We’re in the weeks between the heat of free agency and the draft, so let’s look back and redo the 2021 NFL Draft for the Detroit Lions. This is the third consecutive offseason we’ve done this exercise. We’ll leave the rest of the draft alone for every other team.
The Lions had seven selections in last year’s draft. It was the first under general manager Brad Holmes and head coach Dan Campbell, so we’ve got an idea of the new regime’s taste. Penei Sewell, Levi Onwuzurike, Alim McNeill, Ifeatu Melifonwu, Amon-Ra St. Brown, Derrick Barnes and Jermar Jefferson were the picks. Each saw action, with Sewell, McNeill, St. Brown and Barnes seeing the most work from last year’s class. Sewell and St. Brown look like potential primetime players. McNeill seems like a likely starter on the inside for as long as he wants to be.
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“Again, we talk about — we’re going to get guys that we love. So, you talk about first round, Penei, yes, he is what we thought he was going to be, and Penei is only going to get better,” Holmes said after the season. “I mean, for what he was able to do being a left tackle in college and opting out and is coming in as a right tackle, and then (Taylor) Decker goes out and he goes to left and Decker comes back and he goes back to right. He’s the youngest — I mean, him and Kyle Pitts were the youngest guys in the draft. He’s only going to get better.
“But then, when you go down to the fourth round, he’s still – with St. Brown, he’s still in a mold of he was who we thought he was going to be. It’s the same thing. You can say, ‘Well, he’s a fourth-round pick. You’re not expecting.’ But, Amon-Ra — and I said it to you guys earlier after we drafted him — he reminded me of some of the guys that we had when I was back in LA and I believed that he showed that in his own way. He’s a culture fit for what we’re all about, but again, I think everything just kind of clicked for him kind of late. But we always knew he had the intangibles and work ethic, and he’s just a pro’s pro in the way that he’s wired. That equated to a lot of his success on top of his physical ability.”
With that said, let’s hop into the hindsight machine and get this started:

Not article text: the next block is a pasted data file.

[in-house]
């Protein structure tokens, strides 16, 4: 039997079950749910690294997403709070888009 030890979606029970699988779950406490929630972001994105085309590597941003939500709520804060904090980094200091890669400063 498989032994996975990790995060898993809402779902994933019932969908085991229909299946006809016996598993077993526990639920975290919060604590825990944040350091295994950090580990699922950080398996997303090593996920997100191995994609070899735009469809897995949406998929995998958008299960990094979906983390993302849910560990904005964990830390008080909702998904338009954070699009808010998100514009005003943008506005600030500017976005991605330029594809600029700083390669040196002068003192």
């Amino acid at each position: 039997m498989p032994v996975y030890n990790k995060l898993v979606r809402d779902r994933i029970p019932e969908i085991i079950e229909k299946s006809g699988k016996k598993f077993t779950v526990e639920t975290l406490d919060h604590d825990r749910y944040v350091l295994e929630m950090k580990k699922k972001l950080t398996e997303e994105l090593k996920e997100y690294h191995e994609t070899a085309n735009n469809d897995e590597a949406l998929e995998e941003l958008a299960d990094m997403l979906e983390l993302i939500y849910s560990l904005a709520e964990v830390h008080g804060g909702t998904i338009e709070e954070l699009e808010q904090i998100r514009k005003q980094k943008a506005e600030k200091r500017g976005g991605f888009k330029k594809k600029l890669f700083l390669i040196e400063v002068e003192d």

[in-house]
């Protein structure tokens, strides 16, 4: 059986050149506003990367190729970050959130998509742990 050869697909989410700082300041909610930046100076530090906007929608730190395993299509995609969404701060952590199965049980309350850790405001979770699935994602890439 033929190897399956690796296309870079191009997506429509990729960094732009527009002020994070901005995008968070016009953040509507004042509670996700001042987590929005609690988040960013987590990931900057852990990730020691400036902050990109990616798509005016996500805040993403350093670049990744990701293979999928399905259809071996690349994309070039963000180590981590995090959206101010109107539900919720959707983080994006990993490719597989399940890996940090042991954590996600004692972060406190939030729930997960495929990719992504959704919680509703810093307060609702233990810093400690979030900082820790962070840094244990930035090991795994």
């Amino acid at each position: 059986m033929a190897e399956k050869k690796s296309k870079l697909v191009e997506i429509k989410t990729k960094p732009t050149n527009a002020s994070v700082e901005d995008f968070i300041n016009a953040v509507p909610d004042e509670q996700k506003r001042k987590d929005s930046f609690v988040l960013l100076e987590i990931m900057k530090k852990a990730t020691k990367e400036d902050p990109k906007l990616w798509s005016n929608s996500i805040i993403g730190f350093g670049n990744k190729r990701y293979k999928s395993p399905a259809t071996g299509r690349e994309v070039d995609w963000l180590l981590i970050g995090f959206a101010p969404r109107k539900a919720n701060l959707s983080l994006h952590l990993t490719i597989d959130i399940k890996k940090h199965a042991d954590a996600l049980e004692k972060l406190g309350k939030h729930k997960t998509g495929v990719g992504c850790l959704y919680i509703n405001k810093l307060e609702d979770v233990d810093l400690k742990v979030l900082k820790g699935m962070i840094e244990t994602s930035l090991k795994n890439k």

Original pick: Round 1, Pick 7: Penei Sewell, OL, Oregon
Redraft: Penei Sewell, OL, Oregon
It was beyond tempting to send quarterback Justin Fields, not to mention do-it-all defender Micah Parsons here. But, this regime is taking the slow approach while giving quarterback Jared Goff every chance through these first two years. Penei Sewell was one of the best rookies in the league, not to mention a perfect fit for Dan Campbell and his coaching staff.
Sewell was the youngest player to start at left tackle in NFL history. He turned 21 years old last season and did so while switching to right tackle, then back to left tackle and back to the right side again for good measure. And while there were some bumps along the way, make no mistake about it — the Lions got themselves a tough, energetic lightning bolt that could be the cornerstone of their offensive line for years to come. Sewell allowed 35 pressures and five sacks across 1,039 snaps. He was among the most dominant tackles in the game on the ground while taking steps forward in pass protection with each rep.
Sewell didn’t get the national love as some of his other rookies. But that’s what happens when you’re a rookie right tackle for a three-win team in the first rebuild year. But with Taylor Decker, Halapoulivaati Vaitai, Frank Ragnow, Jonah Jackson and Sewell back for 2022? Detroit’s offensive line should grab preseason national headlines as one to watch.
Original pick: Round 2, Pick 41: Levi Onwuzurike, DL, Washington
Redraft: Jeremiah Owusu-Koramoah, LB, Notre Dame (Original: Round 2, Pick 52)
Levi Onwuzurike didn’t offer much production. And while he might develop into the pressure creator needed on the inside. It’s hard to ignore this team’s need at linebacker and in someone that can cover some field and eat a tight end. Jeremiah Owusu-Koramoah had some doubters due to questions about his fit at the next level. But he delivered in Year 1 with the Cleveland Browns. Owusu-Koramoah had 76 tackles, three tackles for loss, 1.5 sacks and four forced fumbles in 14 games. His impressive speed showed up on Day 1, helping his game translate. Pro Football Focus ranked him 11th among all linebackers with enough snaps to qualify. He ranked eighth against the run and earned solid marks in coverage and rushing the passer. This defense needs help everywhere, and this franchise hasn’t had a game-changing linebacker for nearly a decade. Owusu-Koramoah could have checked some boxes.